It takes a lot to throw savvy businesspeople off balance, especially in the tech world. But even in the ever-changing landscape of our industry, the transformation caused by the mobile arena is a lot to take in. Mobile is not just a whole new platform, it's a different state of mind.
One useful (and crucial) step in adjusting to this new reality is letting go of misconceptions. To help you do just that, here are five simple truths that aren't so true anymore.
1. A big clientele will bring in the big bucks.
Today's business leaders understand that having a large user base does not necessarily guarantee your product will be turning a profit. Most mobile products are being offered free of charge, which means that mobile entrepreneurs must put in much more effort when creating their monetization plan – and learn from the mistakes of super popular apps that failed to translate their success into cash.
On a more positive note, the smartphone revolution created a few new profit channels. For instance, with user data becoming the new currency, mobile entrepreneurs don't need to directly charge users for using their product.
2. A good marketing strategy will get everyone's attention.
In the mobile arena, having tens of millions of users will not necessarily earn you any money; however, a small and carefully selected group of loyal users just might. It is no surprise that the gaming industry -- one of the most sophisticated groups in the field -- was the first to recognize this and choose quality over quantity. And yet, it's amazing to see that even today, some companies are still looking to gain as many app downloads as possible instead of specifically targeting loyal users. While it might seem bizarre to invest resources into a smaller pool of customers instead of a broad spectrum, in many cases that is precisely what mobile marketing calls for.
3. Stay away from the red ocean.
How many messaging apps were already out there when WhatsApp decided to join the party? And how many dating apps did Tinder have to consider when it first entered the dating-app battlefield? A highly competitive market is something every marketer should be worried about but that doesn’t mean you should stay out of the game. Mobile users' fickle nature could actually work in your favor and sometimes all it takes is a creative user-interface and strong marketing skills to beat the competition.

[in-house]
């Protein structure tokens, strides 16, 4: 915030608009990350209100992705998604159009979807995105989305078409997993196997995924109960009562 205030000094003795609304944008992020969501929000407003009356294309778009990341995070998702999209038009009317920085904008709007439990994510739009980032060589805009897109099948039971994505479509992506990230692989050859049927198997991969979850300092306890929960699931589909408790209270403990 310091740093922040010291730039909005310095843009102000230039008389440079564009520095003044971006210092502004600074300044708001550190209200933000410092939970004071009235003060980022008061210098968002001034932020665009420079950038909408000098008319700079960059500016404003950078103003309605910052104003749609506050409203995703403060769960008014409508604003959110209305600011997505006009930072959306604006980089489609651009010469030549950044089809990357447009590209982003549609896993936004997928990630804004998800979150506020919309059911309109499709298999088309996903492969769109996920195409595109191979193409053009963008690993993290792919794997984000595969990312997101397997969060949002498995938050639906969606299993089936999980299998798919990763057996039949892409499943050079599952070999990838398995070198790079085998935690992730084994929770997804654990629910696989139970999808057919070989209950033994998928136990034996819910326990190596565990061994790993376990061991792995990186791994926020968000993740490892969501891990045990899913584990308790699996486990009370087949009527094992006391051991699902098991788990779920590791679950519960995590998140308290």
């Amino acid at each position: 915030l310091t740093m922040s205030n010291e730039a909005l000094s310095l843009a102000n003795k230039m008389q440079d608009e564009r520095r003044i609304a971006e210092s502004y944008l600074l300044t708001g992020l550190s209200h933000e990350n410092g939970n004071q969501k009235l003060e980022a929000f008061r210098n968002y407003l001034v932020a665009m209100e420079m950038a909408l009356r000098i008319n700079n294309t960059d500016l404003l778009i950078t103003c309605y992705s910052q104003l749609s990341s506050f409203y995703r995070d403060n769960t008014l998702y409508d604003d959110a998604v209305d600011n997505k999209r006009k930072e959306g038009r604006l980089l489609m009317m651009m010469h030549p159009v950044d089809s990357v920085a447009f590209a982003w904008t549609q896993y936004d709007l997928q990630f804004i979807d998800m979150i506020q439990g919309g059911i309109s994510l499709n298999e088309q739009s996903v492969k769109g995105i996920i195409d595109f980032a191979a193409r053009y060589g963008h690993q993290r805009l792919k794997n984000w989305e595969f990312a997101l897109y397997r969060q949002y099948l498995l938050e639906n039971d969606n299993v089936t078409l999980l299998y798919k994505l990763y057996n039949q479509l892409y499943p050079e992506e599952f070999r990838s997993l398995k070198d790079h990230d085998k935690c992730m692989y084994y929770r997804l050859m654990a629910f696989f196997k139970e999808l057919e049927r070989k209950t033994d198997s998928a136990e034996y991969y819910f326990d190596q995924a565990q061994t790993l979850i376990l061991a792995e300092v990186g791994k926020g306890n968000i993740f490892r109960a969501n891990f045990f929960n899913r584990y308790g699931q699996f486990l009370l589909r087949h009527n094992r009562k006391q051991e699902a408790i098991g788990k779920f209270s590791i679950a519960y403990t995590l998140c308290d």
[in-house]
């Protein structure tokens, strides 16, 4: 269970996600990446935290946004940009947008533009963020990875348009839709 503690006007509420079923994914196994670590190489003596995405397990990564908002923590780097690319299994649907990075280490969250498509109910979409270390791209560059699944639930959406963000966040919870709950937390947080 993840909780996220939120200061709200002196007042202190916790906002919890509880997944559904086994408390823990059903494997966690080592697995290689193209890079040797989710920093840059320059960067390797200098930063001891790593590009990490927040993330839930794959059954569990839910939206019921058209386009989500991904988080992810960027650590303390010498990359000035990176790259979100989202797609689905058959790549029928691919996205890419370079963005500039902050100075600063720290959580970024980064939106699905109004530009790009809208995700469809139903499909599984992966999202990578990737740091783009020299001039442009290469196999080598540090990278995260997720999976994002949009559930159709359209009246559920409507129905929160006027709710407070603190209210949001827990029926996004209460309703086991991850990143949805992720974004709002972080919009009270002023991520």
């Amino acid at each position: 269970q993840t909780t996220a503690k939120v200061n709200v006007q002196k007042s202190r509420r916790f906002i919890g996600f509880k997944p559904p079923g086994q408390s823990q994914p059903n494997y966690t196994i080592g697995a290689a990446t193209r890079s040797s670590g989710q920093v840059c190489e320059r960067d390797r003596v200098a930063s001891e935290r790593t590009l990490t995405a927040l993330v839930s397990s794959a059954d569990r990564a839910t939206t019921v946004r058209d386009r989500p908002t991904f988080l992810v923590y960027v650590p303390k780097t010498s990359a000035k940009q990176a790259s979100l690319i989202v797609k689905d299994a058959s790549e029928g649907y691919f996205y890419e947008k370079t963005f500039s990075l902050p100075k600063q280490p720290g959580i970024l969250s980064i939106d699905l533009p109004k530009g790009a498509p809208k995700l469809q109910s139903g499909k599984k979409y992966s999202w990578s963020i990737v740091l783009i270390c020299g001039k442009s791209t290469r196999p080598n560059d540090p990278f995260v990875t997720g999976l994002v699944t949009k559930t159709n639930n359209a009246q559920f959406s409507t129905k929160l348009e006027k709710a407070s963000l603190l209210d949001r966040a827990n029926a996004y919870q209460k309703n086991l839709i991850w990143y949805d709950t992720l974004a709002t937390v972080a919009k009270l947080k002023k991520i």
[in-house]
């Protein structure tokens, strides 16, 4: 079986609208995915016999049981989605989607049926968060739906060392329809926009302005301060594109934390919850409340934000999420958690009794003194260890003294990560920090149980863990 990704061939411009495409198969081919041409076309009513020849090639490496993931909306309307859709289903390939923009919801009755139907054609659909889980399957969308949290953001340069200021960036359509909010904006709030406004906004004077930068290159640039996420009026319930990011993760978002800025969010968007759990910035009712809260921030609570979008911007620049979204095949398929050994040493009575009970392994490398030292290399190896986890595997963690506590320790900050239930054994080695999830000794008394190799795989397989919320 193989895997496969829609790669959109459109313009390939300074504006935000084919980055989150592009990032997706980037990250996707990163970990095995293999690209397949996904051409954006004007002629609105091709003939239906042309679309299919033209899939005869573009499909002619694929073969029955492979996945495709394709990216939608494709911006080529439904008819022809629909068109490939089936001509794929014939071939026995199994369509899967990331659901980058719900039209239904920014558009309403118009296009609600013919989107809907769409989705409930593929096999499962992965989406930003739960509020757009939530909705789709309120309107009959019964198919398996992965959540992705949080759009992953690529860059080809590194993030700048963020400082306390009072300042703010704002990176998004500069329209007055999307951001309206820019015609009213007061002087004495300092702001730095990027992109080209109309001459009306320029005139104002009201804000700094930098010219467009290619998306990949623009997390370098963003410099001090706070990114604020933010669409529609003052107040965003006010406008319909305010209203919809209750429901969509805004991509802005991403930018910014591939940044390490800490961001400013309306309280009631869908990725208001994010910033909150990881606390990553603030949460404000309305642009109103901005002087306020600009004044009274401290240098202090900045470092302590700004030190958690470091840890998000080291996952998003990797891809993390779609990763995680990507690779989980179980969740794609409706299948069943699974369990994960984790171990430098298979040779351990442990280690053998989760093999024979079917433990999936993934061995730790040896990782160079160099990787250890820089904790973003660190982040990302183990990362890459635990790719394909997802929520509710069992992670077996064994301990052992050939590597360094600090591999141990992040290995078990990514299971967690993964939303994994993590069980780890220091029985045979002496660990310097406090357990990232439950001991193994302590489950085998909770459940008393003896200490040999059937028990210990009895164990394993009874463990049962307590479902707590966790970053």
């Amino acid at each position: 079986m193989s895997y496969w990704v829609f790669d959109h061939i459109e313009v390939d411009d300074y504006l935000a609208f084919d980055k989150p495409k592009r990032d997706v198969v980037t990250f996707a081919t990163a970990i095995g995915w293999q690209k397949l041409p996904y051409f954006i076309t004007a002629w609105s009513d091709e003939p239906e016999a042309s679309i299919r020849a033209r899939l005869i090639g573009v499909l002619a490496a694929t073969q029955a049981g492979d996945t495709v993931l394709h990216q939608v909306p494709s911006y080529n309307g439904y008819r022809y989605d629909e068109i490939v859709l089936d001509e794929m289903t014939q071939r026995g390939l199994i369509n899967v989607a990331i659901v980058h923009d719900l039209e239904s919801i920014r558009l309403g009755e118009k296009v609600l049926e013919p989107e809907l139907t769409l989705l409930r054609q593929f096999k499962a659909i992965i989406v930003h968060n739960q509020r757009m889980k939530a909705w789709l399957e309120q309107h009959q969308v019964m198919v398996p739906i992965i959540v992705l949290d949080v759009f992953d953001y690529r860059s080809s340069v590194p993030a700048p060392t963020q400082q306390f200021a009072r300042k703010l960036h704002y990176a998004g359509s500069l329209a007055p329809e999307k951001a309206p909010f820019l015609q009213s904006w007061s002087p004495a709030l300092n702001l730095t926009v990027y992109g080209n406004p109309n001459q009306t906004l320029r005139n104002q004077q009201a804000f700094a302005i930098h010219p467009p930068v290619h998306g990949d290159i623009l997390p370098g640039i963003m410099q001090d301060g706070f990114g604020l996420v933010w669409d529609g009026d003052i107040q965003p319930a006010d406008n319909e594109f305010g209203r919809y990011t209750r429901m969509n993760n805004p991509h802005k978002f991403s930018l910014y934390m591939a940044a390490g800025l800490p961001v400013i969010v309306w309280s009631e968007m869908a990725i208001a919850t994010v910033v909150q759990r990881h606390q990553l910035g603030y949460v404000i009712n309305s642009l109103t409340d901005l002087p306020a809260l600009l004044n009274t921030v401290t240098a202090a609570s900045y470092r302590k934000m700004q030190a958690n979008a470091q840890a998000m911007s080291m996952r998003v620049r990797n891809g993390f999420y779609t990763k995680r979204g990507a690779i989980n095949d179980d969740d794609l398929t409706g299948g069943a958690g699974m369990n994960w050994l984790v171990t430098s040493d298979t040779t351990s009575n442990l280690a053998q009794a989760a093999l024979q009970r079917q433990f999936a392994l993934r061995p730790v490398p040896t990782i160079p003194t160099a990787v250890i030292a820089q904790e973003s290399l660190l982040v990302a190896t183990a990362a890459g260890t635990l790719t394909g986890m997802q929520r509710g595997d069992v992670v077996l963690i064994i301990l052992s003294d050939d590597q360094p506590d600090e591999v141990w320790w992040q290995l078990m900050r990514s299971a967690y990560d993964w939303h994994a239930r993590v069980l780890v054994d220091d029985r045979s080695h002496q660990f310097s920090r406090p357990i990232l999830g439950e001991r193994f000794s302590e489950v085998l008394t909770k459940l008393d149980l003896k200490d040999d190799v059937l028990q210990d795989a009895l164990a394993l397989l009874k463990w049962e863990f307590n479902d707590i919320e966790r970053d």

Look at it this way: Conducting a thorough competitive research and market analysis is necessary either way, and even if you come up with a completely original concept, you would still have to work extremely hard to succeed. The bottom line is simple: Don't let the competition scare you away and just make sure to do a much better job than the other guy.
4. Entrepreneurs are the selected few.
The unprecedented popularity of mobile apps has turned many entrepreneurs who lack techie background into mobile-business leaders. The fact that we all carry a computer in our pocket, play games in our spare time and live a more digitized lifestyle than ever before creates new and exciting opportunities. New markets open and encourage representatives from entirely different fields to take a chance in creating the next mobile success story. Sure, they need guidance, but in many cases they have something very interesting to say.
5. Building a solid product is the most important thing.
Yes, your mobile product needs to be awesome but so does your marketing plan. I can't even begin to count the number of mobile entrepreneurs I meet who believed wholeheartedly that their product is about to take the App Store by storm without having to give it the proper push. I usually get to meet them when they realize that's not at all how things work. You can't afford to launch a mobile app without a smart launch strategy, followed by contentious optimization efforts. This simple truth should replace the misguided notion of "if you build it they will come," and the sooner the better.
The above list is something every mobile entrepreneur -- aspiring or experienced -- learns eventually. The only question is how painful the realization process will be. My advice to those of you aiming to succeed in mobile is to relinquish these old-fashion beliefs and make room for new policies, followed by major success.